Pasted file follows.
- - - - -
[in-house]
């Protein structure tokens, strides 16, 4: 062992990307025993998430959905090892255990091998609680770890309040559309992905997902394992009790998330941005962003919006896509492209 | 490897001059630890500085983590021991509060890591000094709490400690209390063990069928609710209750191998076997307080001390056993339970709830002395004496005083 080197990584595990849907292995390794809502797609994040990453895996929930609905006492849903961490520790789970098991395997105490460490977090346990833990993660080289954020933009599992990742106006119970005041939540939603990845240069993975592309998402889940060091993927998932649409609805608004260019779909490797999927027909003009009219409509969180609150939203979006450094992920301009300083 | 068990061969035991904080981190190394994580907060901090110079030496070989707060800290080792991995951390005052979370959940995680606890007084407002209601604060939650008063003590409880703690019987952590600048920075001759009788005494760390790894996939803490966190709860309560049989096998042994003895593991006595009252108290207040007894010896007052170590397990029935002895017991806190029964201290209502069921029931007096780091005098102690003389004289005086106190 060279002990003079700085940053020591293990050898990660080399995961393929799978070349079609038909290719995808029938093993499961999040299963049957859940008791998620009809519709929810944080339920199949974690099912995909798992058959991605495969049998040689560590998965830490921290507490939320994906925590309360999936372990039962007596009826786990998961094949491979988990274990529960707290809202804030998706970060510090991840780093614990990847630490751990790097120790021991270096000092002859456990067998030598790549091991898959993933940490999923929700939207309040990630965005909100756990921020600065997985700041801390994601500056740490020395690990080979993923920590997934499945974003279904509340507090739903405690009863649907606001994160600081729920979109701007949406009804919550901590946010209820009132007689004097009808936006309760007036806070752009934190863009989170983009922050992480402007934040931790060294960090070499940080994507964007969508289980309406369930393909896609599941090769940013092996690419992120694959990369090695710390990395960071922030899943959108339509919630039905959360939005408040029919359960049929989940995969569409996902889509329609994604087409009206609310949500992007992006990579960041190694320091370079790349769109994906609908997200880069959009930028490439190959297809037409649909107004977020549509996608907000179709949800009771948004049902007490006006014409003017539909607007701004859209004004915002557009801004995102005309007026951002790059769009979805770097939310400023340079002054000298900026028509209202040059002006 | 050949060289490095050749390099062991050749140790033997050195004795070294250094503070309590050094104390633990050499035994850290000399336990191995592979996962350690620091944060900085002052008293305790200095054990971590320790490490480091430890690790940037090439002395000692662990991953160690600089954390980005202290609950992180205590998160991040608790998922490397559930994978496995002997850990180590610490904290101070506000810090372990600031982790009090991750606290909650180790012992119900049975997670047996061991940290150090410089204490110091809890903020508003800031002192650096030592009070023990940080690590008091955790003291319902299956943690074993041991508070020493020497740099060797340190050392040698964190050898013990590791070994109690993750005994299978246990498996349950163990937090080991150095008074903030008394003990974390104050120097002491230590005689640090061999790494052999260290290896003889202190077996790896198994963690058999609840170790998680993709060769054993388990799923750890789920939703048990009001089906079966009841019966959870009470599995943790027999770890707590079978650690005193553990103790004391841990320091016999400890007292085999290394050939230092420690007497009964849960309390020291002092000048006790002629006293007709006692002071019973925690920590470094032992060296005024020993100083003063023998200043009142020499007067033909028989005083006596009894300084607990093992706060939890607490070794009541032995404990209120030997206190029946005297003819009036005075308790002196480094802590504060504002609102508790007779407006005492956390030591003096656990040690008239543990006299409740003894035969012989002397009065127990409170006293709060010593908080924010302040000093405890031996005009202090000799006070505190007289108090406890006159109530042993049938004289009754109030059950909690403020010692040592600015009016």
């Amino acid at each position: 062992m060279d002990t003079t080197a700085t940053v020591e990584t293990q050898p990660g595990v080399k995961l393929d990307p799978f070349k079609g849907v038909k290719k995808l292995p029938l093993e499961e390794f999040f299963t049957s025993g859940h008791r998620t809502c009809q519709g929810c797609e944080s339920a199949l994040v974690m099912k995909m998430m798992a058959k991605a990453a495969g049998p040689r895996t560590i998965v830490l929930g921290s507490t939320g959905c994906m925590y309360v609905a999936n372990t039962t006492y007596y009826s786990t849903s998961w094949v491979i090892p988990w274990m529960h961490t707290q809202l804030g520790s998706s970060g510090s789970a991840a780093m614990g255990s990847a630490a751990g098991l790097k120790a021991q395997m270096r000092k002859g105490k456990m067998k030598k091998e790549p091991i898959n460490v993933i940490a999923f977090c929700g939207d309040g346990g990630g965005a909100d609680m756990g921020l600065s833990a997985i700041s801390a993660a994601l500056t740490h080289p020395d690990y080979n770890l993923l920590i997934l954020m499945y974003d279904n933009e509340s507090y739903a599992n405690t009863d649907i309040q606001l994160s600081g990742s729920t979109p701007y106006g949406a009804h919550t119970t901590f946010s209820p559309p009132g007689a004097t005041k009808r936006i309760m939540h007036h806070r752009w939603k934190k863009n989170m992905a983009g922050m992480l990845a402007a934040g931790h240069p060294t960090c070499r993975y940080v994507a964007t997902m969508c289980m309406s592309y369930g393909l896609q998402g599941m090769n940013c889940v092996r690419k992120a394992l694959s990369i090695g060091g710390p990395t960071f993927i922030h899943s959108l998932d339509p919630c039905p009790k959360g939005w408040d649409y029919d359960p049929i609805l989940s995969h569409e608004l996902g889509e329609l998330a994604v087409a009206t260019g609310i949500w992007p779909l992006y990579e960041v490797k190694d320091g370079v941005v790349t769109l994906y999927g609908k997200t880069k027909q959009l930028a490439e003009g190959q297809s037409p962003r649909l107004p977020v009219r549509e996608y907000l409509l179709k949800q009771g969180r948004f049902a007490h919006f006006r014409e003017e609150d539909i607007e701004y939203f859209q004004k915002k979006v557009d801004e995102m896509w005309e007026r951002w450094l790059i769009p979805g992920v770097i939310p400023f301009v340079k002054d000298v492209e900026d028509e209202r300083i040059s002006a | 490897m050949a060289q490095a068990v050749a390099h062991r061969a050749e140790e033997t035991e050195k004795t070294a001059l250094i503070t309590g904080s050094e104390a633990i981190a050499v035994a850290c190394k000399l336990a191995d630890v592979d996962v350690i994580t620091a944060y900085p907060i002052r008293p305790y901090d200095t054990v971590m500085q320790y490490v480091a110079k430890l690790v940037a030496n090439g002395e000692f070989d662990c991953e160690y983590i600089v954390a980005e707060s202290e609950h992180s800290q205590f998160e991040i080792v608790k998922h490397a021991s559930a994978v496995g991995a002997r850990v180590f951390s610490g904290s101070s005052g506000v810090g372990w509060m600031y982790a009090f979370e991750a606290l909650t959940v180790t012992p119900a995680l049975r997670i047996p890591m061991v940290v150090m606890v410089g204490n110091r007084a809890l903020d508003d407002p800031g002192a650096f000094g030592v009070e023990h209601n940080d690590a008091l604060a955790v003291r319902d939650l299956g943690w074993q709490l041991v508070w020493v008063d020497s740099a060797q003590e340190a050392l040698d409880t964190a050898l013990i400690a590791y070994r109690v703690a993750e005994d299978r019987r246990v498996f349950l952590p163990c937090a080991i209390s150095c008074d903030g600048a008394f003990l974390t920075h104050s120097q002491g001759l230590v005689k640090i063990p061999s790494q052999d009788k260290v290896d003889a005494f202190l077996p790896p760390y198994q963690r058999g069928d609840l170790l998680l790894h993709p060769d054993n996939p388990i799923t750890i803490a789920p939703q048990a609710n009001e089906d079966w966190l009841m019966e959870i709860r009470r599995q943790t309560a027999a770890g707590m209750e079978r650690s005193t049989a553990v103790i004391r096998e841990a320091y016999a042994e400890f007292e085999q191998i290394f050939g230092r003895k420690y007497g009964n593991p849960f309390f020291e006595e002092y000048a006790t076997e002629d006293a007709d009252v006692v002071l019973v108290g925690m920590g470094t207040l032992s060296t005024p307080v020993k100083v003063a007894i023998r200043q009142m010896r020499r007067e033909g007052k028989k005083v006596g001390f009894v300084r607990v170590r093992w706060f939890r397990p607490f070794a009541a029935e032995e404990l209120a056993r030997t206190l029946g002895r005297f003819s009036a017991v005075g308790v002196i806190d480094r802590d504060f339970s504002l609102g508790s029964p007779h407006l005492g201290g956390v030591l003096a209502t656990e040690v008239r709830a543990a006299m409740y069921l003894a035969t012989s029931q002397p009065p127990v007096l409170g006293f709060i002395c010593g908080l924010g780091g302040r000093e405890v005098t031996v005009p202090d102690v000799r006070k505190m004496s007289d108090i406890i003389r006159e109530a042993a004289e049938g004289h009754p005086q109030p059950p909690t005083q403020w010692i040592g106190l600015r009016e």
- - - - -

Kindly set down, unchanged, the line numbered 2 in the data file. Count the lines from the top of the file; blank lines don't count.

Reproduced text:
């Protein structure tokens, strides 16, 4: 062992990307025993998430959905090892255990091998609680770890309040559309992905997902394992009790998330941005962003919006896509492209 | 490897001059630890500085983590021991509060890591000094709490400690209390063990069928609710209750191998076997307080001390056993339970709830002395004496005083 080197990584595990849907292995390794809502797609994040990453895996929930609905006492849903961490520790789970098991395997105490460490977090346990833990993660080289954020933009599992990742106006119970005041939540939603990845240069993975592309998402889940060091993927998932649409609805608004260019779909490797999927027909003009009219409509969180609150939203979006450094992920301009300083 | 068990061969035991904080981190190394994580907060901090110079030496070989707060800290080792991995951390005052979370959940995680606890007084407002209601604060939650008063003590409880703690019987952590600048920075001759009788005494760390790894996939803490966190709860309560049989096998042994003895593991006595009252108290207040007894010896007052170590397990029935002895017991806190029964201290209502069921029931007096780091005098102690003389004289005086106190 060279002990003079700085940053020591293990050898990660080399995961393929799978070349079609038909290719995808029938093993499961999040299963049957859940008791998620009809519709929810944080339920199949974690099912995909798992058959991605495969049998040689560590998965830490921290507490939320994906925590309360999936372990039962007596009826786990998961094949491979988990274990529960707290809202804030998706970060510090991840780093614990990847630490751990790097120790021991270096000092002859456990067998030598790549091991898959993933940490999923929700939207309040990630965005909100756990921020600065997985700041801390994601500056740490020395690990080979993923920590997934499945974003279904509340507090739903405690009863649907606001994160600081729920979109701007949406009804919550901590946010209820009132007689004097009808936006309760007036806070752009934190863009989170983009922050992480402007934040931790060294960090070499940080994507964007969508289980309406369930393909896609599941090769940013092996690419992120694959990369090695710390990395960071922030899943959108339509919630039905959360939005408040029919359960049929989940995969569409996902889509329609994604087409009206609310949500992007992006990579960041190694320091370079790349769109994906609908997200880069959009930028490439190959297809037409649909107004977020549509996608907000179709949800009771948004049902007490006006014409003017539909607007701004859209004004915002557009801004995102005309007026951002790059769009979805770097939310400023340079002054000298900026028509209202040059002006 | 050949060289490095050749390099062991050749140790033997050195004795070294250094503070309590050094104390633990050499035994850290000399336990191995592979996962350690620091944060900085002052008293305790200095054990971590320790490490480091430890690790940037090439002395000692662990991953160690600089954390980005202290609950992180205590998160991040608790998922490397559930994978496995002997850990180590610490904290101070506000810090372990600031982790009090991750606290909650180790012992119900049975997670047996061991940290150090410089204490110091809890903020508003800031002192650096030592009070023990940080690590008091955790003291319902299956943690074993041991508070020493020497740099060797340190050392040698964190050898013990590791070994109690993750005994299978246990498996349950163990937090080991150095008074903030008394003990974390104050120097002491230590005689640090061999790494052999260290290896003889202190077996790896198994963690058999609840170790998680993709060769054993388990799923750890789920939703048990009001089906079966009841019966959870009470599995943790027999770890707590079978650690005193553990103790004391841990320091016999400890007292085999290394050939230092420690007497009964849960309390020291002092000048006790002629006293007709006692002071019973925690920590470094032992060296005024020993100083003063023998200043009142020499007067033909028989005083006596009894300084607990093992706060939890607490070794009541032995404990209120030997206190029946005297003819009036005075308790002196480094802590504060504002609102508790007779407006005492956390030591003096656990040690008239543990006299409740003894035969012989002397009065127990409170006293709060010593908080924010302040000093405890031996005009202090000799006070505190007289108090406890006159109530042993049938004289009754109030059950909690403020010692040592600015009016």